Michele BEUDERT-RICHARD, etc., Plaintiff-Appellant, v. Pamela RICHARD, Defendant-Respondent.
Plaintiff Michele Beudert-Richard, the second wife and widow of decedent Adam Richard and executor of his estate, commenced this action against Adam's first wife, Pamela Richard, seeking to enforce a claim to share in the proceeds of the sale of a cooperative apartment that had been the joint marital property of Adam and Pamela before their divorce.
Pamela and Adam purchased the cooperative apartment in 1978, while they were married. They took title to the co-op shares as joint tenants with rights of survivorship rather than as tenants by the entirety, since prior to the amendment of EPTL 6-2.1 and 6-2.2 on January 1, 1996 (L 1995, ch 480), co-op shares were treated as personalty rather than realty, and a married couple's ownership interest in such shares could be as joint tenants or as tenants in common, but could not be as tenants by the entirety (see EPTL 6-2.1; Stewart v. Stewart, 118 A.D.2d 455, 457  ).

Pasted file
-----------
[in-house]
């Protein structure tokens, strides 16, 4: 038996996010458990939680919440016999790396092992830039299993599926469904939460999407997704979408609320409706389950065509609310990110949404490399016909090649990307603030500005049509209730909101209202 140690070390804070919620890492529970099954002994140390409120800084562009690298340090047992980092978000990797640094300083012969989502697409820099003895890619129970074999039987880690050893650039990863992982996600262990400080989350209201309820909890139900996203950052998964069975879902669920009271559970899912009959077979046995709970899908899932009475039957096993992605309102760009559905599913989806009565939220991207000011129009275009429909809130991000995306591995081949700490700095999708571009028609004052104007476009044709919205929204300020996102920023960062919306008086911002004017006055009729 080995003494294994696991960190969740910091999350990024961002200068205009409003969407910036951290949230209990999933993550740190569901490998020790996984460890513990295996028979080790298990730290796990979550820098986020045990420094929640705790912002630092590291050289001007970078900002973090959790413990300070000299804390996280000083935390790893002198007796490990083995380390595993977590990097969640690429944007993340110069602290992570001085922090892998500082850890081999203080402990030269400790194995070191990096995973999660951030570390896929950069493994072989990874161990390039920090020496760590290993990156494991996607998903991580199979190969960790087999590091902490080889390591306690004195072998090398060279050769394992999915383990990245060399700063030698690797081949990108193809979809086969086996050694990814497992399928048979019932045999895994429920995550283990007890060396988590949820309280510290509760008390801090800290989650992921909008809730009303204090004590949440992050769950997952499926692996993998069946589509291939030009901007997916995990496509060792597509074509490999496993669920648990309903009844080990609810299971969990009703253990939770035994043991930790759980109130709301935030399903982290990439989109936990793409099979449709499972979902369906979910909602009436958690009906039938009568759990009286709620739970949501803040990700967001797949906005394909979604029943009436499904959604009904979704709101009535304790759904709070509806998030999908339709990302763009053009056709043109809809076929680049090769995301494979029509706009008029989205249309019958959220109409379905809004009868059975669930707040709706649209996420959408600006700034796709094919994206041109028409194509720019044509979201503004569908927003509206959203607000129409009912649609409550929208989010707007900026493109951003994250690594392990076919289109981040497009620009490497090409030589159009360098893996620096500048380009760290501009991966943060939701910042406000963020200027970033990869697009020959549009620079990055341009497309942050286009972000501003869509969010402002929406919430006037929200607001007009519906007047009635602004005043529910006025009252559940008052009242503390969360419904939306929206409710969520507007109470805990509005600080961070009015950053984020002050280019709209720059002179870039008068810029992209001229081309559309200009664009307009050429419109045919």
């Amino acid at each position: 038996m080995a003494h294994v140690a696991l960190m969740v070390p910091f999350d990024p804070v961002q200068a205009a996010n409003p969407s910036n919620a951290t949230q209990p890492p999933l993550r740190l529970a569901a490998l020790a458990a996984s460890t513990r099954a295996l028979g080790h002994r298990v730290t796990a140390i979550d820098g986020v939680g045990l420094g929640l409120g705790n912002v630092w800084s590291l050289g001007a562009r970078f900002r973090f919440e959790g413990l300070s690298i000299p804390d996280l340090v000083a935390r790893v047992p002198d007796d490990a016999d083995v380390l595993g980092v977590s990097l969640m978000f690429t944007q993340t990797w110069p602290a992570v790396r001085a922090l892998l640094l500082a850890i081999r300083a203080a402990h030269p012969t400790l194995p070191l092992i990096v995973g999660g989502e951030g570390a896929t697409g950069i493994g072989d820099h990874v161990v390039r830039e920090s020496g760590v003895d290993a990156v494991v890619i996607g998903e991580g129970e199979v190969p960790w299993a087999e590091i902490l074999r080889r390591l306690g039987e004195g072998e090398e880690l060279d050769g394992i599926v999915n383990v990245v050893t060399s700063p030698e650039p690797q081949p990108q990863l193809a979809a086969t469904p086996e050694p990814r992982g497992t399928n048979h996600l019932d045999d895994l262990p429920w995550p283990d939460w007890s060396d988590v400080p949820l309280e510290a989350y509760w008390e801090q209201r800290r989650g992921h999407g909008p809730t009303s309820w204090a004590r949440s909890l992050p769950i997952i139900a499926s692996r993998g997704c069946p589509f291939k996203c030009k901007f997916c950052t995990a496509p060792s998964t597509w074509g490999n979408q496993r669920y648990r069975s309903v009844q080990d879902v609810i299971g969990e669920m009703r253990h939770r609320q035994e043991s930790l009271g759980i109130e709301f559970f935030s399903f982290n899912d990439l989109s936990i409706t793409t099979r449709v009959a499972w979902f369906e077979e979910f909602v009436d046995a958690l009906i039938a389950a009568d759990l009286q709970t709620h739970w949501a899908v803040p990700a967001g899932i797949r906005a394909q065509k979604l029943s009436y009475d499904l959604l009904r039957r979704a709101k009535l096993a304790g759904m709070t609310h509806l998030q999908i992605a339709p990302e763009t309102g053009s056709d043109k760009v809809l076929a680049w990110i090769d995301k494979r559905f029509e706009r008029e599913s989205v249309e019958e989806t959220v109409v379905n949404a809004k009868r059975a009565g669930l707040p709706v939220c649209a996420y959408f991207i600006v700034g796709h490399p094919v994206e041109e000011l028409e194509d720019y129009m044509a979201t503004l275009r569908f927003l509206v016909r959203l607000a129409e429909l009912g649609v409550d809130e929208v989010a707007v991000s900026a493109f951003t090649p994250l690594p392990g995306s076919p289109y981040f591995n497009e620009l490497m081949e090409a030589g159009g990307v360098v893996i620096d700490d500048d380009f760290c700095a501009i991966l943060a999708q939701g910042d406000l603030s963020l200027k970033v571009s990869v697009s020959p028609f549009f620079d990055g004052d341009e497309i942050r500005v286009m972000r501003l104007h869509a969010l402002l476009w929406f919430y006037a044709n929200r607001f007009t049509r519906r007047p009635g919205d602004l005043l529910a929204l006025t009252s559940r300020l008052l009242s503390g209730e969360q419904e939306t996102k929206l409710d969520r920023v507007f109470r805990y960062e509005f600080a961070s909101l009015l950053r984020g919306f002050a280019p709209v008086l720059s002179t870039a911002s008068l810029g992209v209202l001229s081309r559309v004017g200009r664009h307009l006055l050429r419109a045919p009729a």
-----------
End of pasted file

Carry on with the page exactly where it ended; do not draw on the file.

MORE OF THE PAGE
On April 12, 1989, Pamela and Adam entered into a separation agreement which provided for distribution of the marital property. The paragraph of the separation agreement concerning the apartment erroneously stated that the couple owned the apartment “as tenants by the entirety,” and gave Pamela exclusive possession during their child's minority, after which the apartment was to be sold and the net proceeds split. Adam also agreed to pay one-half of the mortgage and maintenance for the apartment until it was sold and to maintain a life insurance policy to cover his child support obligations in the event of his death. The parties' December 1989 divorce judgment, which incorporated but did not merge their separation agreement, stated that the marital property was to be distributed pursuant to the separation agreement.
Adam thereafter married plaintiff Michele. Adam died on September 23, 1999, and his will bequeathed to Michele his ownership interest in the apartment. At the time of Adam's death, the obligation to sell the apartment under the separation agreement had not yet been triggered because his child with Pamela was then 16 years old. The proceeds of Adam's life insurance policy were turned over to Pamela in accordance with the separation agreement.